• The names of 72 French scientists are inscribed on the exterior of the first floor of the Eiffel Tower. Scientists honoured include Georges Cuvier, Antoine Lavoisier, Joseph Louis Gay-Lussac, Louis Le Chatelier, Léon Foucault, Charles-Augustin de Coulomb, and Louis Daguerre.
  • In February 4th, 1912, the Austrian tailor Franz Reichelt tested his wearable parachute design by jumping from the Eiffel Tower to deploy the suit. Infamously, and tragically, Reichelt was proven wrong, when his parachute failed to deploy upon jumping from the tower, sending him crashing to the floor. Footage was taken of his perilous jump live, and can be seen here: https://www.youtube.com/watch?v=FBN3xfGrx_U.
  • In 1914, a radio transmitter located on the Eiffel Tower jammed German radio communications, which served to hinder the German advance on Paris. In essence, the Eiffel Tower contributed to the Allied victory at the First Battle of the Marne.
  • In 1940, just before France fell to Nazi Germany, the lift cables for the Eiffel Tower’s elevators were cut by the French, to prevent the occupying German forces and Hitler from using them to enjoy the city view of Paris. When Hitler went to visit Paris after the Fall of France, der Fuhrer chose to stay on the ground.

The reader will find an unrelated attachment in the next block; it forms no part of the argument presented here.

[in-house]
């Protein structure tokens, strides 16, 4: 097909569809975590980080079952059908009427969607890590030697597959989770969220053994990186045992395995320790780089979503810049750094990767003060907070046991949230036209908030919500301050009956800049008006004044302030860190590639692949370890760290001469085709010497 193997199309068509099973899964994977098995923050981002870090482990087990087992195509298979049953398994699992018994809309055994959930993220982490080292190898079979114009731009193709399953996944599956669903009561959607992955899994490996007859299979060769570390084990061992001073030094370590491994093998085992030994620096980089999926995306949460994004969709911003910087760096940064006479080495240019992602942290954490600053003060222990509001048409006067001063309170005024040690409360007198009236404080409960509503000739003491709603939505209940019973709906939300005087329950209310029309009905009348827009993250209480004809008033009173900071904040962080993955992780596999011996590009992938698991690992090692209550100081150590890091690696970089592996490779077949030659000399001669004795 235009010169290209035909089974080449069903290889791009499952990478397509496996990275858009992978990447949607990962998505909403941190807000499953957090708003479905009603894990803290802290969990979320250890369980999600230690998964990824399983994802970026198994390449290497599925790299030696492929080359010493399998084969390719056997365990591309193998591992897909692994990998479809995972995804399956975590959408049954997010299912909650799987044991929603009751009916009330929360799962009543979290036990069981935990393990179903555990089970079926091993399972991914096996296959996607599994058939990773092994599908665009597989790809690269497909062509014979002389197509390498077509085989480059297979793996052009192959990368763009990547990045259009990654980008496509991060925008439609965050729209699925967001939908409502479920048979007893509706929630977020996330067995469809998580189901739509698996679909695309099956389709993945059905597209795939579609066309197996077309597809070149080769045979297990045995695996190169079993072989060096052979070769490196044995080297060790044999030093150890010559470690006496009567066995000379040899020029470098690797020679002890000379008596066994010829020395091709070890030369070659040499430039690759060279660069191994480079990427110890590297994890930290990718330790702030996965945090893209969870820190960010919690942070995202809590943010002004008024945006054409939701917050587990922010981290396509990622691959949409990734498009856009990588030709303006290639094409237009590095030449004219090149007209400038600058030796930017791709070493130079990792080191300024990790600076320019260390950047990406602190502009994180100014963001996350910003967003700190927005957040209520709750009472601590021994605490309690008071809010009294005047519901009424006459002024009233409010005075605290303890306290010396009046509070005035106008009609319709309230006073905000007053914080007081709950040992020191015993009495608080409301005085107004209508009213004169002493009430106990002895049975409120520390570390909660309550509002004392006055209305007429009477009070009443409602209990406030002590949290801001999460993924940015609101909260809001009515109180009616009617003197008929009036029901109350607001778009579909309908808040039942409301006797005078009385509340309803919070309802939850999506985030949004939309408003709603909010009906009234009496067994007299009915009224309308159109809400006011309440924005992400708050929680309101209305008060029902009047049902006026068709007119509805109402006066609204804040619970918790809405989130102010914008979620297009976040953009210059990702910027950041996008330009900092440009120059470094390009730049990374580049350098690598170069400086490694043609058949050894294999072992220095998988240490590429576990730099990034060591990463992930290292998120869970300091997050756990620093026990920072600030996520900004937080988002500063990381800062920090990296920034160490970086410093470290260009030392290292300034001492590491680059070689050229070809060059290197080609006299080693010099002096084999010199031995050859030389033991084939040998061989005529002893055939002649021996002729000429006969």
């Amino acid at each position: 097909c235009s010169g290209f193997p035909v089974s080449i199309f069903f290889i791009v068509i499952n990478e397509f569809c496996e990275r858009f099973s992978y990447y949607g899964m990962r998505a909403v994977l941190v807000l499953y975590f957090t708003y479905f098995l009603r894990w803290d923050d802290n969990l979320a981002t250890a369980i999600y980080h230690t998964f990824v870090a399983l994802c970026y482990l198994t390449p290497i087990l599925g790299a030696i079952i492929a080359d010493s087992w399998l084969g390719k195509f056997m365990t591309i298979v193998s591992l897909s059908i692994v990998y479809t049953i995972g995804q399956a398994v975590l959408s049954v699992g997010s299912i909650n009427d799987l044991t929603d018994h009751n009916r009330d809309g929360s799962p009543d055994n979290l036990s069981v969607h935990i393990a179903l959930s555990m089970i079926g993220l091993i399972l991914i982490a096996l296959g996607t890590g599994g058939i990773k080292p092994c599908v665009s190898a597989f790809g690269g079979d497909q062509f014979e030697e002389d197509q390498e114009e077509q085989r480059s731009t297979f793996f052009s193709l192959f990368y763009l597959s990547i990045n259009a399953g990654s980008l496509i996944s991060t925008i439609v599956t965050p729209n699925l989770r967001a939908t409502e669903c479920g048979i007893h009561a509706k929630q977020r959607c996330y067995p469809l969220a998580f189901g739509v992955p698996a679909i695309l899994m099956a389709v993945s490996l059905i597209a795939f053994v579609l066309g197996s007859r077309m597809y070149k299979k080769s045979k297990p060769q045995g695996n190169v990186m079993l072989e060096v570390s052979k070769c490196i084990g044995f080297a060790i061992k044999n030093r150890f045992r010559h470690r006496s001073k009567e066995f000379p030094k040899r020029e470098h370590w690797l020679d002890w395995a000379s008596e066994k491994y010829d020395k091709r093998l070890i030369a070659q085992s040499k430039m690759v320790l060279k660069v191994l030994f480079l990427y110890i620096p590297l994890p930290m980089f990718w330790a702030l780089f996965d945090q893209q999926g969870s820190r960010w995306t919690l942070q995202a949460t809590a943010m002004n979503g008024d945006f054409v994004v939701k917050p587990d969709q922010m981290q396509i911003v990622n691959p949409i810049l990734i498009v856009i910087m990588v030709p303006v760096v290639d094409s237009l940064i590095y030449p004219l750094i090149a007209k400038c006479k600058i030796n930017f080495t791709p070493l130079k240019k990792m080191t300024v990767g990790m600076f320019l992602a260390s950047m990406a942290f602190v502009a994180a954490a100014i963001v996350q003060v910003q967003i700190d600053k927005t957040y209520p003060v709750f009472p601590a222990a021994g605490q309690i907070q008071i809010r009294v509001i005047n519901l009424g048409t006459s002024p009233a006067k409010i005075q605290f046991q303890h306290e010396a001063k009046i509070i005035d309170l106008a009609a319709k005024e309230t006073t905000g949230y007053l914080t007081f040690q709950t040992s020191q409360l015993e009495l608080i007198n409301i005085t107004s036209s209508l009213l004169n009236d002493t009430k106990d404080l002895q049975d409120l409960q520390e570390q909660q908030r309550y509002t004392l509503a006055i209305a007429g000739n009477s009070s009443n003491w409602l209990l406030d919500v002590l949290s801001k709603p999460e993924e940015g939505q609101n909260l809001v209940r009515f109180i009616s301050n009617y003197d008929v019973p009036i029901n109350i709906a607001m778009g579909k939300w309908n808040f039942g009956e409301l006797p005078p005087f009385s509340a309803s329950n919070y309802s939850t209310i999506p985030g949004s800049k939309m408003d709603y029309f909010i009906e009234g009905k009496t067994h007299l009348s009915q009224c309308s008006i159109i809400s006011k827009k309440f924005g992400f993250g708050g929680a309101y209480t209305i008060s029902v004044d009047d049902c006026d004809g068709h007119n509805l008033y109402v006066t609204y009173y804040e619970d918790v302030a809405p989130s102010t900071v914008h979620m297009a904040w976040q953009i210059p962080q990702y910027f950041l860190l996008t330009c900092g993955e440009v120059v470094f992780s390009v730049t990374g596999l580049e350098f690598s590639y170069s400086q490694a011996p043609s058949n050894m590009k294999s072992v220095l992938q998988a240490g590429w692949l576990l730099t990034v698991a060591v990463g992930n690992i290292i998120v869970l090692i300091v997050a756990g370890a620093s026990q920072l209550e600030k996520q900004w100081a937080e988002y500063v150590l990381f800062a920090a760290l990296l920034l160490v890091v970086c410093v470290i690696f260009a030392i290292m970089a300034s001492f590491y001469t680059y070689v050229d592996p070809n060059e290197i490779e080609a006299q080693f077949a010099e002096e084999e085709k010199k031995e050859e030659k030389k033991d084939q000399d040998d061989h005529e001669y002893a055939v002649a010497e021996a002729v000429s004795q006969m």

• Almost 30 replicas of the Eiffel Tower have been built around the world.
  • One of the Hollywood clichés is that in any movie featuring Paris, you are able to see the Eiffel Tower out the window. In reality, city zoning restrictions limit the height of most buildings in Paris to only seven stories, therefore only a few taller buildings exist that would allow for a clear view of the Eiffel Tower.

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February 13th – The last “Peanuts” comic strip appears in newspapers

The last Peanuts comic strip published, February 13th, 2000. How we will never forget Charlie Brown, Snoopy, Linus, Lucy...